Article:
An Axe Out of the Woods

photo of the axe Found in the woods

I enjoy restoring old tools. It’s fun to buy a new tool and investigate the abilities it brings, but there’s something about finding an old tool, removing the corrosion and dirt, and repairing and sharpening that are especially satisfying. Maybe the the tool will confer the skills of it’s former owner onto the restorer. A sword from the stone.

Digging through the piles of junk in the garden shed, I found the pieces of an old Scout axe. I don’t know how it got there or where it came from, but it was intriguing. I had recently watched a Wranglerstar YouTube series on “The World’s Tiniest Axe” and enjoyed the step-by-step restoration of a Marbles No. 5 Pocket 1. Mr. Wranglerstar is something of an “axe-whisperer,” and I learned a lot. Maybe I could try my new knowledge on this old tool.

photo of the axe head B.P. (before polishing)
B.P. (before polishing)

The axe handle had rotted off, and the head showed clear signs of abuse like it had been used to dig trenches. White streaks of caleche were mixed with patches of rust. It was hard to tell what the original paint color was, and the edge was certainly gone. Still, it was a useful size and had some heft — just the right addition to my woodsman’s toolset. Good for bucking “cedar” posts and the like.

It was going to need a new handle. Making my own handle as Mr. Wranglerstar had done was appealing, but I didn’t have a source of hickory and little experience shaping handles. A trip to Amazon revealed a 14-inch Scout Axe handle (Seymore 368-08) for around $8 including Prime shipping. The reviews were mostly good, and the price was hard to beat, so I ordered.

photo of axe A.P. (after polishing)
A.P. (after polishing)

Time to clean up the head. Firing up my granddad’s old Stanley bench grinder, I used the wire wheel to remove the dirt and surface rust. This revealed a couple of surprises. First, the outside edges of the axe were roughly finished with rows of straight gouges running from face-to-face on the axe.

photo of 2 1/4 pound embossing
2 1/4 pound

Second, there was lettering on one cheek near the butt: “2 1/4” and “1”. Probably an inexpensive 2 1/4 pound axe. I decided to dress the rough edges and got out my file. An hour or so of work, and  it looked a lot better. The metal was pitted from the rust, one side worse than the other, but I wanted to make as useable a tool as I could.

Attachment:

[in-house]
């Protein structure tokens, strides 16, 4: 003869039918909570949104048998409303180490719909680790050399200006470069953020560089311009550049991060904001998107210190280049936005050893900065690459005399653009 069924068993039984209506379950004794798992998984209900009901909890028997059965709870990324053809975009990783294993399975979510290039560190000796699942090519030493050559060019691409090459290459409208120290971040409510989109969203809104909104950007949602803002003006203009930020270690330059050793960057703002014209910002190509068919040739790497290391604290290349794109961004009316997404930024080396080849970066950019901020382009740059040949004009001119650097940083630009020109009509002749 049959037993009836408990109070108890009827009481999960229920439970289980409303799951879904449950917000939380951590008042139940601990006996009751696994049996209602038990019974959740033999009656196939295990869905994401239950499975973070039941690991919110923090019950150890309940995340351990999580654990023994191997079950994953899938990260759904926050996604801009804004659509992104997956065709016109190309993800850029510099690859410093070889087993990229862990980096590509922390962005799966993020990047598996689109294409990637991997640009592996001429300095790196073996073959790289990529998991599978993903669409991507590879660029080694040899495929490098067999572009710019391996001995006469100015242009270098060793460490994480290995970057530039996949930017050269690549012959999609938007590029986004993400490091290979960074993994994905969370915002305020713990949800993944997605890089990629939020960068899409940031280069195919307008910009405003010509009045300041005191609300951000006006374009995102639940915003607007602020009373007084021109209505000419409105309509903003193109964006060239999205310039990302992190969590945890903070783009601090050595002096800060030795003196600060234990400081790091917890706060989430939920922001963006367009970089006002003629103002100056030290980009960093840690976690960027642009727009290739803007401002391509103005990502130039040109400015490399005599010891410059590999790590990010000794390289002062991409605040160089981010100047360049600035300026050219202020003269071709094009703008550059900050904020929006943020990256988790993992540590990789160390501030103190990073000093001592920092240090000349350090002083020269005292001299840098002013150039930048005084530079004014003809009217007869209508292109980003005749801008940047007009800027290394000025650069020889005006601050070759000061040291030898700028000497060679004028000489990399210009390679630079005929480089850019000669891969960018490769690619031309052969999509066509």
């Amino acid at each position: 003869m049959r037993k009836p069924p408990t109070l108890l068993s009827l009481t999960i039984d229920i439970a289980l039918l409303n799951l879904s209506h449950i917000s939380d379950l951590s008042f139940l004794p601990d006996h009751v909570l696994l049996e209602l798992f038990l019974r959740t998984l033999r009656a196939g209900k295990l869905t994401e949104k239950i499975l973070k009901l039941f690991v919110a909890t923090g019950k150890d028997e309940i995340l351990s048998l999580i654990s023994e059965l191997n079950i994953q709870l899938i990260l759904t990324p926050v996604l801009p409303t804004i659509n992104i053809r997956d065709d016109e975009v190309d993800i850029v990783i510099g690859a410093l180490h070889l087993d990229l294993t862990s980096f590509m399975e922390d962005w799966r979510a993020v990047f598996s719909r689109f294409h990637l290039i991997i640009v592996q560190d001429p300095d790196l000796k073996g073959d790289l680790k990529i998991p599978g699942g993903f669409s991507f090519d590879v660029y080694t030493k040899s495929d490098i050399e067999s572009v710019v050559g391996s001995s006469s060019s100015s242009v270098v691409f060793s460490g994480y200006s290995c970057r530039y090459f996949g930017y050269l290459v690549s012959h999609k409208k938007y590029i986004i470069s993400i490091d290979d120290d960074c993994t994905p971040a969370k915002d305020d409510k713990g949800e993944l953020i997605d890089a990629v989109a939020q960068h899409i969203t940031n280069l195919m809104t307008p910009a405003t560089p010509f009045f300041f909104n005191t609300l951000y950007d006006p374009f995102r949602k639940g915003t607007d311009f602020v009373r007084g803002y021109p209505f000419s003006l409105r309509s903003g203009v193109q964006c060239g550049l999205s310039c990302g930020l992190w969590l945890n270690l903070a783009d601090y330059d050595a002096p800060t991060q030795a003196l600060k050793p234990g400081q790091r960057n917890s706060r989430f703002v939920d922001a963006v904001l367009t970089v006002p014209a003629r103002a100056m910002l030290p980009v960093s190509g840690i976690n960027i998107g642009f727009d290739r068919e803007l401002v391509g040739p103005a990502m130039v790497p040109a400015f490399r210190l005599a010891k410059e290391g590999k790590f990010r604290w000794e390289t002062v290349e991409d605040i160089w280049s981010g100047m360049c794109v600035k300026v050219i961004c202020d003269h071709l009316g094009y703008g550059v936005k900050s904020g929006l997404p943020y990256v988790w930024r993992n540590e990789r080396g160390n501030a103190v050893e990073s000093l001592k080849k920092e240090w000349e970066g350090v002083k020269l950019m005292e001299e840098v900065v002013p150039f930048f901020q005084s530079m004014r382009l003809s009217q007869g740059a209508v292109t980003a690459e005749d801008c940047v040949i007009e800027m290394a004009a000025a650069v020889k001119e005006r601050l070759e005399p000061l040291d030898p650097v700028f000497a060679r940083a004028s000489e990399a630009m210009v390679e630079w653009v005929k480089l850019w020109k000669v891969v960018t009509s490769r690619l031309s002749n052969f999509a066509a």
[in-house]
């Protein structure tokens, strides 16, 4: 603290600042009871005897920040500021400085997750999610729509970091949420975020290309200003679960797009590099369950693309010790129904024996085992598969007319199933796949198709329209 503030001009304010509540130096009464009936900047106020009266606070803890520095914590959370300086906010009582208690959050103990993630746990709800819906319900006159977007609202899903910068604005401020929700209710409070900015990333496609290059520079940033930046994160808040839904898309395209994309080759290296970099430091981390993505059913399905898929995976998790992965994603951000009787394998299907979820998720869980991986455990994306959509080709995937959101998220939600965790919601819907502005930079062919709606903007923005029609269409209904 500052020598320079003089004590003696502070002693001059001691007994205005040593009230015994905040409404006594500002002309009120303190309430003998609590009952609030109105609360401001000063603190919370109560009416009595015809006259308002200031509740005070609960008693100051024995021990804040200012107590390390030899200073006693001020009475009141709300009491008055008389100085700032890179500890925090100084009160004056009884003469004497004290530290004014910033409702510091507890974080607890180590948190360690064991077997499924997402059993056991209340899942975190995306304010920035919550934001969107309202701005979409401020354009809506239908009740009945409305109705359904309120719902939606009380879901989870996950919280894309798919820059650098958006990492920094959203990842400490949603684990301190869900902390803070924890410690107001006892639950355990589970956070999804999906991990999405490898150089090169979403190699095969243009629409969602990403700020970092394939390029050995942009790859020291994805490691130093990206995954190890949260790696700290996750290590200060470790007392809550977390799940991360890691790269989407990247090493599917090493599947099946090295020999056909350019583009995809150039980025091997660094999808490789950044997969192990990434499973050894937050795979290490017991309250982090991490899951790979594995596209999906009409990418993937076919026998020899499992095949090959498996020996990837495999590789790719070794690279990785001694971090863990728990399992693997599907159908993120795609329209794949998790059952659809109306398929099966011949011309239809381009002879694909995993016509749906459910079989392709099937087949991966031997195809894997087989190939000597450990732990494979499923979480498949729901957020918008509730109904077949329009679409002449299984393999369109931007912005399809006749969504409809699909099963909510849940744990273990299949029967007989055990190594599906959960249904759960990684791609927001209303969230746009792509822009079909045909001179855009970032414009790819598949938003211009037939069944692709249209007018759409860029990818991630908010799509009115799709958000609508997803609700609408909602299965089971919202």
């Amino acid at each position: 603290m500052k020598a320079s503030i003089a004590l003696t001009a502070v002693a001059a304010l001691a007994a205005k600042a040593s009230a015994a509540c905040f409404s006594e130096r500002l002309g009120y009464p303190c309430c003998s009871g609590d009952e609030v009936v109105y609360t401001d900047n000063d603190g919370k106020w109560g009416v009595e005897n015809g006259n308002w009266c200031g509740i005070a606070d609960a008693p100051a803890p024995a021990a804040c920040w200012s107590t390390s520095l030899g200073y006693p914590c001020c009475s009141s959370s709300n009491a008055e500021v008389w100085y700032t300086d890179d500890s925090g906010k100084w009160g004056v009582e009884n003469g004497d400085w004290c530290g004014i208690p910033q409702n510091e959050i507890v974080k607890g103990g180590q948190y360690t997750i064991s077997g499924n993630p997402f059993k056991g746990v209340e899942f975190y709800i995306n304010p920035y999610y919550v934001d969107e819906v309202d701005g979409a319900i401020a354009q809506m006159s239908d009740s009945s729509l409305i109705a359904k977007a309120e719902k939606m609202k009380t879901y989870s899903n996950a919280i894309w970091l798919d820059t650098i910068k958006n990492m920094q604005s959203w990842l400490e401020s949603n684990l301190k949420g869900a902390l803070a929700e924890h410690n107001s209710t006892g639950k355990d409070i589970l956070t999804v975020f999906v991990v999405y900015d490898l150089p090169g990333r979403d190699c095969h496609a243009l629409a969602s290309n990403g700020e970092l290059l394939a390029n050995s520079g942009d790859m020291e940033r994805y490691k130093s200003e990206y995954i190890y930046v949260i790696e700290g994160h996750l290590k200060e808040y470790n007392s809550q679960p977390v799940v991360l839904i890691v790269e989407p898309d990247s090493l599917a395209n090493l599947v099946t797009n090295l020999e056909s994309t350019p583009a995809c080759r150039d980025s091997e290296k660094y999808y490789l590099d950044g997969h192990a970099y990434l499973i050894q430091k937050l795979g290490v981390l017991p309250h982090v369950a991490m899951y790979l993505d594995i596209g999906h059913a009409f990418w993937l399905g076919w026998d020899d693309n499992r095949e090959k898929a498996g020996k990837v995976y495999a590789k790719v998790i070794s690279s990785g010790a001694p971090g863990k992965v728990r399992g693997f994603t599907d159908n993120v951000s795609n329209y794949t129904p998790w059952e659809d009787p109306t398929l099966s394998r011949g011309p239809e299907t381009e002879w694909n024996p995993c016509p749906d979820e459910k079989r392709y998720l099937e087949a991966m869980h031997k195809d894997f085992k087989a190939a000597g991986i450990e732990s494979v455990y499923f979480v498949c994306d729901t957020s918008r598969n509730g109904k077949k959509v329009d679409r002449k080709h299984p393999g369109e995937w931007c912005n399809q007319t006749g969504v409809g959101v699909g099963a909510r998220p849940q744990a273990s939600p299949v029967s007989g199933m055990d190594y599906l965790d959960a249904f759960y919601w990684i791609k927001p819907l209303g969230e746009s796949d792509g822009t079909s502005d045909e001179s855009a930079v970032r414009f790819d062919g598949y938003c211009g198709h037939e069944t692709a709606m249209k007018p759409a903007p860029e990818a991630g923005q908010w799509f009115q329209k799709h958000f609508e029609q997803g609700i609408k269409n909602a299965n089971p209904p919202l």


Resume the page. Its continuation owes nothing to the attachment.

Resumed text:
photo of Shaping the hickory handle
Shaping the hickory handle

The axe handle arrived a couple of days later. Amazon reviews had complained of defective wood grain, so I looked it over carefully. The grain was fine. It was very close to the right size, but intended to replace a variety of sizes, so shaping was required. This was a chance to try out the Stanley spokeshave I had gotten a few weeks before. I hadn’t used a spokeshave before, but slowly the handle took shape. Hickorywood is very hard, and requires effort. It was also clear that the spokeshave, while sharp, could use a touch up. Factory edges are rarely ready to use. Finally, I could fit the handle into the eye. We were ready for assembly.

photo of axe and wooden wedge
And a wooden wedge

The handle included a wooden wedge, and fit the eye perfectly. Following Mr. Wranglerstar’s advice, I coated it with linseed oil. I then treated the newly-shaved handle end with linseed oil and tapped it into the head. Amazingly, this is done by holding the axe head down and tapping down on the knob at the other end of the handle. Next, inserting the wedge into the slit protruding from the eye, I tapped the wedge home. It didn’t go all the way in, and a fine saw cut it off flush. A liberal application of linseed oil on the head end and the small gaps around the eye. More oil was applied as it soaked in. The wood swelled to completely fill the eye. Finally, I wiped the excess oil into the handle. The hickory grain really stood out. Next step: Sharpening.

photo of the axe After the linseed oil application
After the linseed oil

 

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